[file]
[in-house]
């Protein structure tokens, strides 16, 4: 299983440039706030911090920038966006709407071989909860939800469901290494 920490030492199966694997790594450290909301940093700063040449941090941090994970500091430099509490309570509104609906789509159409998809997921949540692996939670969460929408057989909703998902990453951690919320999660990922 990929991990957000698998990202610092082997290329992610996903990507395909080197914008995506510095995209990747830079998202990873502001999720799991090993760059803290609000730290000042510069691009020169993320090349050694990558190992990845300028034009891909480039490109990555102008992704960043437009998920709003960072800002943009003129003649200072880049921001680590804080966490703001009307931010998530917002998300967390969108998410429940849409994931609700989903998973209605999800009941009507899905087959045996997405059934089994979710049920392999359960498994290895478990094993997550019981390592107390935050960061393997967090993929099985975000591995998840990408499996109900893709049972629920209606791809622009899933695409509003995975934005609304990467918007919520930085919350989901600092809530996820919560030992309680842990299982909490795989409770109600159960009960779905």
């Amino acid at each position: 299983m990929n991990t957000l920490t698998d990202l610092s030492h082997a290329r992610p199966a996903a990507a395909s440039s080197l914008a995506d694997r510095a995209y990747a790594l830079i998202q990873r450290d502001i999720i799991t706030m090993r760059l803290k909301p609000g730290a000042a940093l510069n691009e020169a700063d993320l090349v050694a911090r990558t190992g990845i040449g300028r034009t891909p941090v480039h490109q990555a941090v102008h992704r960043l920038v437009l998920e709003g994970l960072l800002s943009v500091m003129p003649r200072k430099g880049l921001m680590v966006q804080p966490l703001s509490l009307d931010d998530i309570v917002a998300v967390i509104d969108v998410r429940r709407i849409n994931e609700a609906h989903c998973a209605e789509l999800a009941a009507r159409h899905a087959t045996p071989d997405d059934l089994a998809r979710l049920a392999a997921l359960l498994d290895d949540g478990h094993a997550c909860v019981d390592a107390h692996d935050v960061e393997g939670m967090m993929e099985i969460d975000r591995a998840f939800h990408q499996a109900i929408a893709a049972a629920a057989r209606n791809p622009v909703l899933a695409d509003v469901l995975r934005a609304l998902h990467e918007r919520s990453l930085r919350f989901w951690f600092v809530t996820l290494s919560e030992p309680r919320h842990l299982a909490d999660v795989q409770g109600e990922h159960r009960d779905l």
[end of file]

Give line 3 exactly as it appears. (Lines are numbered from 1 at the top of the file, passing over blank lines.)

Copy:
């Amino acid at each position: 299983m990929n991990t957000l920490t698998d990202l610092s030492h082997a290329r992610p199966a996903a990507a395909s440039s080197l914008a995506d694997r510095a995209y990747a790594l830079i998202q990873r450290d502001i999720i799991t706030m090993r760059l803290k909301p609000g730290a000042a940093l510069n691009e020169a700063d993320l090349v050694a911090r990558t190992g990845i040449g300028r034009t891909p941090v480039h490109q990555a941090v102008h992704r960043l920038v437009l998920e709003g994970l960072l800002s943009v500091m003129p003649r200072k430099g880049l921001m680590v966006q804080p966490l703001s509490l009307d931010d998530i309570v917002a998300v967390i509104d969108v998410r429940r709407i849409n994931e609700a609906h989903c998973a209605e789509l999800a009941a009507r159409h899905a087959t045996p071989d997405d059934l089994a998809r979710l049920a392999a997921l359960l498994d290895d949540g478990h094993a997550c909860v019981d390592a107390h692996d935050v960061e393997g939670m967090m993929e099985i969460d975000r591995a998840f939800h990408q499996a109900i929408a893709a049972a629920a057989r209606n791809p622009v909703l899933a695409d509003v469901l995975r934005a609304l998902h990467e918007r919520s990453l930085r919350f989901w951690f600092v809530t996820l290494s919560e030992p309680r919320h842990l299982a909490d999660v795989q409770g109600e990922h159960r009960d779905l």